3. you can share your miles with anyone: the receiver must hold a personal Hawaiian Airlines credit or debit card card, but the giver just has to be someone with a valid HawaiianMiles account.

So you can earn miles a bunch of ways…now how to spend them?¬† Here’s what you need to fly to/from the mainland on HA metal, along with the guide to the different Award types:

One Way Flight Awards Coach SuperSaver Coach Saver* Coach Flex First Class Saver First Class Flex
North America To/From Hawaii
North America‚ÄďHawaii 20,000 30,000 40,000 40,000 80,000
North America‚ÄďHawaii Upgrade 25,000 50,000

All awards are one way flight awards
* Coach Class Saver level awards may be purchased online only

Hawaiian Airlines Awards

  • SuperSaver – the lowest mileage Coach flight award.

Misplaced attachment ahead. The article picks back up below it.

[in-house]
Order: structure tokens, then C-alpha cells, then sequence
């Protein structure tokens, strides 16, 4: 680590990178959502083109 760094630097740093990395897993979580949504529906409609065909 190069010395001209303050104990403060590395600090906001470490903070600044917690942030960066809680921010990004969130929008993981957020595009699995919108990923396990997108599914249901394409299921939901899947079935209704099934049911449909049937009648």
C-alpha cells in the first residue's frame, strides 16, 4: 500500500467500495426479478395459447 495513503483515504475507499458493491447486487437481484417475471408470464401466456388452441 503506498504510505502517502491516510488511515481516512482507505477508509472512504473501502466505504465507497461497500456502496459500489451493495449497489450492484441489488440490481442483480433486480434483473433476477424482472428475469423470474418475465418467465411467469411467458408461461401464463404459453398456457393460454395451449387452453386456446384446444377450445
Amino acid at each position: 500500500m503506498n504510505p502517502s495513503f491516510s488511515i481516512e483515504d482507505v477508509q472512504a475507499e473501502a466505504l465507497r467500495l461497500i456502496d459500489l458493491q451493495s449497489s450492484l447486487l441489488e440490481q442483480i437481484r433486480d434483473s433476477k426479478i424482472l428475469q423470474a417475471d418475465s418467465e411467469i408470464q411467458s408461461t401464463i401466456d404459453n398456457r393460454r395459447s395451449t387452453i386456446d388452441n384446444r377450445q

• Coach Saver– available when SuperSaver awards are not. Coach Saver awards may be purchased online only.
  • Coach Flex– can be redeemed for travel on Hawaiian Airlines with twice the miles of a SuperSaver award when both SuperSaver and Saver award seats are not available.
  • First/Business Saver – the lowest mileage First/Business Class flight award. This award does not have to be purchased online.
  • First/Business Flex – can be redeemed for travel on Hawaiian Airlines with twice the miles of a First/Business Saver award when a First/Business Saver award is not available.

Partner airlines include ANA (All-Nippon Airways), American Airlines, China Airlines, JetBlue, Korean Air, Virgin America, Virgin Atlantic Airways, and Virgin Australia.  Of these, only American and JetBlue (UPDATED 4/7/15: and Virgin America) offer routes to/from the mainland:

American Airlines

Roundtrip Award Award Mileage
Economy Business First
1 Roundtrip between North America and Hawaii 45,000 90,000 110,000
1 Roundtrip between North America and Mexico, the Caribbean, and Central America; within the Caribbean; between the Caribbean and South America 35,000 70,000 85,000
1 Roundtrip between North America and South America 60,000 120,000 150,000